There’s a reason that, even as a little paper, we pay such close attention to the public records law and to the flow of information between government entities and private citizens. For one, when you don’t have many resources, as is the case for almost any alternative or community publication these days, you have to work and jerk the system at inventive angles, and one great way to do that is by using the Freedom of Information Act, often shorthanded as “FOIA.” Take, for example, the time when I revealed that politicians and their posses in the Massachusetts State House guzzle more than half a million dollars worth of bottled water every year.
Watch Dig Editor Chris Faraone find middle ground with conservative Jeff Semon this past weekend at a MuckRock Sunshine Week event
Which brings me to the very special topic of Sunshine Week, which we are currently in despite the slush storms in these parts. Helmed by the American Society of News Editors and the Reporters Committee for Freedom of the Press and supported by the John S. and James L. Knight Foundation and the Gridiron Club and Foundation, it’s basically a time to holler even louder than usual about transparency and to share stories from across the country about public information scofflaws. The Dig, for example, contributed to and is publishing “The Foilies,” which the Electronic Frontier Foundation (EFF) drops annually to honor the “year’s worst in government transparency.” There are several other Sunshine contributions out there too, including a truly horrifying piece by Stuart Leavenworth and Adam Ashton of McClatchy:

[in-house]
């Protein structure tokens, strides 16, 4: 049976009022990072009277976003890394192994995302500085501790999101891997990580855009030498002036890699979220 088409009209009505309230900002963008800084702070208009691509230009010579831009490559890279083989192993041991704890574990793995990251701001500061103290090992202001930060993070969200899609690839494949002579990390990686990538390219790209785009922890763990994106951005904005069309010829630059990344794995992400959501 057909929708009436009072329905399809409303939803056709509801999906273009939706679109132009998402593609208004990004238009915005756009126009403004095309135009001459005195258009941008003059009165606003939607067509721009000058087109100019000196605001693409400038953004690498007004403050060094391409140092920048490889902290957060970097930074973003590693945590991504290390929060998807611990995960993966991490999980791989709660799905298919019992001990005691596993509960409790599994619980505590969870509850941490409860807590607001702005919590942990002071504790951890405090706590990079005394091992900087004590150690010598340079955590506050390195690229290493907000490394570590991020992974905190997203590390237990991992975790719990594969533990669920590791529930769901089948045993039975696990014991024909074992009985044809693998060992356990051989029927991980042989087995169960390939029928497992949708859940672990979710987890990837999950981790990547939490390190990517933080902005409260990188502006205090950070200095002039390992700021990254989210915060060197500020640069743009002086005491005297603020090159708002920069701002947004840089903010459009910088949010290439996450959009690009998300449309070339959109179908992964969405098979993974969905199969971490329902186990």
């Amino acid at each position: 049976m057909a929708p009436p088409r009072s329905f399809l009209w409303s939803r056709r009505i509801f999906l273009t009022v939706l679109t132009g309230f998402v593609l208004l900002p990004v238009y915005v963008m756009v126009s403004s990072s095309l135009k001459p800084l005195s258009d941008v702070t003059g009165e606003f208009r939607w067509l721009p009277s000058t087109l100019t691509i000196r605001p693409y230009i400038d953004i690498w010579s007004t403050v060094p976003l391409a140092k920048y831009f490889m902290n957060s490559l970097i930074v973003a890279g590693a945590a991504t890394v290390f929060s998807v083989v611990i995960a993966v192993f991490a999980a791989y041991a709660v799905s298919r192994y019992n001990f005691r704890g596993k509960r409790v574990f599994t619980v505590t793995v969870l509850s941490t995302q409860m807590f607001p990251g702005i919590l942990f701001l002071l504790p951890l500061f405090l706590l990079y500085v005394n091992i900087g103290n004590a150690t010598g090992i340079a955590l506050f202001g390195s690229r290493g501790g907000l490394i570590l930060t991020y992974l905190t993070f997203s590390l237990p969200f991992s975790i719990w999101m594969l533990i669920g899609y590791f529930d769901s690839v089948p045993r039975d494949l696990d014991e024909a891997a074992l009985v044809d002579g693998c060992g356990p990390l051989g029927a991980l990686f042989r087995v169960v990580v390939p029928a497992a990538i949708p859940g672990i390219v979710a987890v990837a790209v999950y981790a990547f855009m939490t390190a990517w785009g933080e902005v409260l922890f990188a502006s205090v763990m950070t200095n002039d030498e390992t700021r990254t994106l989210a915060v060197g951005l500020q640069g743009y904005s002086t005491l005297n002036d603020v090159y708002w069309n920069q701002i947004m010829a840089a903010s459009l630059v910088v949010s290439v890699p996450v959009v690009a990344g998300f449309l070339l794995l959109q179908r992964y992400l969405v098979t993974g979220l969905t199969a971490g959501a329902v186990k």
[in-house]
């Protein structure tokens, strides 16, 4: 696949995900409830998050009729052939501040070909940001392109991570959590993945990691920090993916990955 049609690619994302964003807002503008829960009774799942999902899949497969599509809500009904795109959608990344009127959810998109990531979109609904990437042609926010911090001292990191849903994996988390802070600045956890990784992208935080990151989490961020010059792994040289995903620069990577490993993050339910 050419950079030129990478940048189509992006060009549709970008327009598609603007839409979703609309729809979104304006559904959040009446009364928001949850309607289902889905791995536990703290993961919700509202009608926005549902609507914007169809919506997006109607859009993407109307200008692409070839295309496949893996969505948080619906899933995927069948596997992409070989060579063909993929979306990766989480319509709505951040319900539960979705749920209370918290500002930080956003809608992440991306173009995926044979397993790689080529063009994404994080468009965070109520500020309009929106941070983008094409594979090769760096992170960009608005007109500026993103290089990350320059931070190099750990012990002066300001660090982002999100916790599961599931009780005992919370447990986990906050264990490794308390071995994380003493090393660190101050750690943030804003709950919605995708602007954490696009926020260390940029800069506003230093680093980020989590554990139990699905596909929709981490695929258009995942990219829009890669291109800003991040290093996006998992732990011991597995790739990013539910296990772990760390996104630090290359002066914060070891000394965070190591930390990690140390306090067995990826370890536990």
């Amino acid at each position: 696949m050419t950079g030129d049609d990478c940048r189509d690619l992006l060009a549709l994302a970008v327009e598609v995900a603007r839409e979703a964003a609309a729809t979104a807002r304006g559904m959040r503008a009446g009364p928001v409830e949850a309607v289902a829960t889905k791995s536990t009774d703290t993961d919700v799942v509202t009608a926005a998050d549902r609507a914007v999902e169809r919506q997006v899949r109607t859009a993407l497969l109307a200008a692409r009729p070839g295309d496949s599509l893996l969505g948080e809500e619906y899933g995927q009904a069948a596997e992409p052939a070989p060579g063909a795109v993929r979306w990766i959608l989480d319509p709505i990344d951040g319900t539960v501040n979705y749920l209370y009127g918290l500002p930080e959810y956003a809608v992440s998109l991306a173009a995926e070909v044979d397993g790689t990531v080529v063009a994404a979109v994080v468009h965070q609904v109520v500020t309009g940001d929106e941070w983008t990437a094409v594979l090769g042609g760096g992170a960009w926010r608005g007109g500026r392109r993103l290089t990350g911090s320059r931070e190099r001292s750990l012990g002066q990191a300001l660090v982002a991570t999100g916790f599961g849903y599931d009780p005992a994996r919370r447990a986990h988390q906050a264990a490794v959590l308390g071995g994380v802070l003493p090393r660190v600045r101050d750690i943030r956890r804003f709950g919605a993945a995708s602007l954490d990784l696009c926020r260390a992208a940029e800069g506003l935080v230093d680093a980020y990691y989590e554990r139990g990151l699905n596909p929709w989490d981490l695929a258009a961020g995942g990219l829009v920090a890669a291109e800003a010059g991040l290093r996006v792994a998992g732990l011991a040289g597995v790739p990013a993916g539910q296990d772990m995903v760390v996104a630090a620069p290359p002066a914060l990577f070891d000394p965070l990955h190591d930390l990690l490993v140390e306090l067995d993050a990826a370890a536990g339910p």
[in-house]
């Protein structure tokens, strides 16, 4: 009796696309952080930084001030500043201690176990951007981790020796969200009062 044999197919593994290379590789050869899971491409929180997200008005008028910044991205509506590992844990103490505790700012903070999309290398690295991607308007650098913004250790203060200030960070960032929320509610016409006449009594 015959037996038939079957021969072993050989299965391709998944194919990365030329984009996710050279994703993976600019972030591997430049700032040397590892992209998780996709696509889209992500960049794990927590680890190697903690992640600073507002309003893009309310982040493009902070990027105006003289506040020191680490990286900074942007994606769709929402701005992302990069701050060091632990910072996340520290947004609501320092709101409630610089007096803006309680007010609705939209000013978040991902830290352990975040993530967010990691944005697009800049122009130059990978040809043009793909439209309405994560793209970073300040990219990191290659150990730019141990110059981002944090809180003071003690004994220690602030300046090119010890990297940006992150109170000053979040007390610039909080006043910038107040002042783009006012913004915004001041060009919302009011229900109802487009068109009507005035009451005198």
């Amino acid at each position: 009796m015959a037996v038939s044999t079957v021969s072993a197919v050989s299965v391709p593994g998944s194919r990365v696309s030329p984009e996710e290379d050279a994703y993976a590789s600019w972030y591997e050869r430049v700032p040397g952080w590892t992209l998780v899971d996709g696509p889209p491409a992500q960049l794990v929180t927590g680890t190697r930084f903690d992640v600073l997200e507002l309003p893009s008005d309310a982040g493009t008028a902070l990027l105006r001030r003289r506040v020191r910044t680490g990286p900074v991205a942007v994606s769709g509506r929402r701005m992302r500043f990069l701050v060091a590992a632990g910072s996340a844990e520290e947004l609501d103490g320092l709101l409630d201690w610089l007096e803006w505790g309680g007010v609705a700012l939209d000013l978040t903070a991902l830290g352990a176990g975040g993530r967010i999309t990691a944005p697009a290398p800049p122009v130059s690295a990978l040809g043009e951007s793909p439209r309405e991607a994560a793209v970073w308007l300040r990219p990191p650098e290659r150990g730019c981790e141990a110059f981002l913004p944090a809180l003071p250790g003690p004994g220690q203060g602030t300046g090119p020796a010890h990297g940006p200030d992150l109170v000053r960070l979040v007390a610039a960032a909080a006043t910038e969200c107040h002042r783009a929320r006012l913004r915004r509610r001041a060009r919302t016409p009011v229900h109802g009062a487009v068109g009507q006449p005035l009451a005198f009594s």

Wondering who is visiting the White House? The web-based search has gone dark. Curious about climate change? Some government sites have been softened or taken down. Worried about racial discrimination in housing? Laws have been introduced to bar federal mapping of such disparities. Federal rules protecting whistleblowers? At least one has been put on hold.
Since taking office, the Trump administration has made a series of moves that have alarmed groups with a stake in public access to information — historians, librarians, journalists, climate scientists, internet activists, to name a few. Previous presidential transitions have triggered fears about access to government data, but not on this scope.
Even though we know our readers care about these things, and we typically treat you like big girls and boys by delivering news about public records, Sunshine Week is pretty insidery, and I wouldn’t typically spend so much time hammering away at these points. But over the past couple of months, I’ve been excited to sense that more and more people care about media, and transparency, and stopping dirtbags in our government at every level from using their positions to fatten their friends while the rest of us eat shit.
It’s an ugly picture, but it’s one that you should think about as you thumb through our issue this week.